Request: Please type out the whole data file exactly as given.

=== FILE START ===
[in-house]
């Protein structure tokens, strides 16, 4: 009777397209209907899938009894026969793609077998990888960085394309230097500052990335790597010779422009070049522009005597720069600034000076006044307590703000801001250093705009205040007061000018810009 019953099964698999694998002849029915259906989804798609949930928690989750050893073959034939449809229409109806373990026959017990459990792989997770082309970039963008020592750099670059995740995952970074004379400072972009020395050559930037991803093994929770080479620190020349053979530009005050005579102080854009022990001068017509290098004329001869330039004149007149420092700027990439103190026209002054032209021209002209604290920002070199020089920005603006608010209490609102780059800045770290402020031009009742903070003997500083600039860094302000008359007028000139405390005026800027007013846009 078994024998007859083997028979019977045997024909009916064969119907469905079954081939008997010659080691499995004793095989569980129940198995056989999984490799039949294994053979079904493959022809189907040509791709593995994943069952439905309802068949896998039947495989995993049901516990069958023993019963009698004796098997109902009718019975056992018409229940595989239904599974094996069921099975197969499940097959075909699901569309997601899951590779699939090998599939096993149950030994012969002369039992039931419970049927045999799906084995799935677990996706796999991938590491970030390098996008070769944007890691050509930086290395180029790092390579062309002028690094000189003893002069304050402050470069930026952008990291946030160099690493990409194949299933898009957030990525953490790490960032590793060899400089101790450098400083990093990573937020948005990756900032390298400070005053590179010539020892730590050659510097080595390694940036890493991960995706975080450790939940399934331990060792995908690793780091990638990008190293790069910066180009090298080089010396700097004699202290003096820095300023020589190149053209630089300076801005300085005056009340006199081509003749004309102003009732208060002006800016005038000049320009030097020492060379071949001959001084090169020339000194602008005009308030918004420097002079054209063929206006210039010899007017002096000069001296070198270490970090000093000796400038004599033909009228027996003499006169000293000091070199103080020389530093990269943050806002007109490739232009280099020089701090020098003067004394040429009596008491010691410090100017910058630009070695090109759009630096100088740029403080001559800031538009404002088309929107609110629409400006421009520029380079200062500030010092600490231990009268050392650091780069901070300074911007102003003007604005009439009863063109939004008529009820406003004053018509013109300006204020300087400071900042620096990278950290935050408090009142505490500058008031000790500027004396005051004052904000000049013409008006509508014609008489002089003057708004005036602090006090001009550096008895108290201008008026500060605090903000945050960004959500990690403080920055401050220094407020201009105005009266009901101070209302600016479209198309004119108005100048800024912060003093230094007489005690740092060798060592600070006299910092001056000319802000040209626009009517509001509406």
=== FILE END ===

[in-house]
């Protein structure tokens, strides 16, 4: 009777397209209907899938009894026969793609077998990888960085394309230097500052990335790597010779422009070049522009005597720069600034000076006044307590703000801001250093705009205040007061000018810009 019953099964698999694998002849029915259906989804798609949930928690989750050893073959034939449809229409109806373990026959017990459990792989997770082309970039963008020592750099670059995740995952970074004379400072972009020395050559930037991803093994929770080479620190020349053979530009005050005579102080854009022990001068017509290098004329001869330039004149007149420092700027990439103190026209002054032209021209002209604290920002070199020089920005603006608010209490609102780059800045770290402020031009009742903070003997500083600039860094302000008359007028000139405390005026800027007013846009 078994024998007859083997028979019977045997024909009916064969119907469905079954081939008997010659080691499995004793095989569980129940198995056989999984490799039949294994053979079904493959022809189907040509791709593995994943069952439905309802068949896998039947495989995993049901516990069958023993019963009698004796098997109902009718019975056992018409229940595989239904599974094996069921099975197969499940097959075909699901569309997601899951590779699939090998599939096993149950030994012969002369039992039931419970049927045999799906084995799935677990996706796999991938590491970030390098996008070769944007890691050509930086290395180029790092390579062309002028690094000189003893002069304050402050470069930026952008990291946030160099690493990409194949299933898009957030990525953490790490960032590793060899400089101790450098400083990093990573937020948005990756900032390298400070005053590179010539020892730590050659510097080595390694940036890493991960995706975080450790939940399934331990060792995908690793780091990638990008190293790069910066180009090298080089010396700097004699202290003096820095300023020589190149053209630089300076801005300085005056009340006199081509003749004309102003009732208060002006800016005038000049320009030097020492060379071949001959001084090169020339000194602008005009308030918004420097002079054209063929206006210039010899007017002096000069001296070198270490970090000093000796400038004599033909009228027996003499006169000293000091070199103080020389530093990269943050806002007109490739232009280099020089701090020098003067004394040429009596008491010691410090100017910058630009070695090109759009630096100088740029403080001559800031538009404002088309929107609110629409400006421009520029380079200062500030010092600490231990009268050392650091780069901070300074911007102003003007604005009439009863063109939004008529009820406003004053018509013109300006204020300087400071900042620096990278950290935050408090009142505490500058008031000790500027004396005051004052904000000049013409008006509508014609008489002089003057708004005036602090006090001009550096008895108290201008008026500060605090903000945050960004959500990690403080920055401050220094407020201009105005009266009901101070209302600016479209198309004119108005100048800024912060003093230094007489005690740092060798060592600070006299910092001056000319802000040209626009009517509001509406």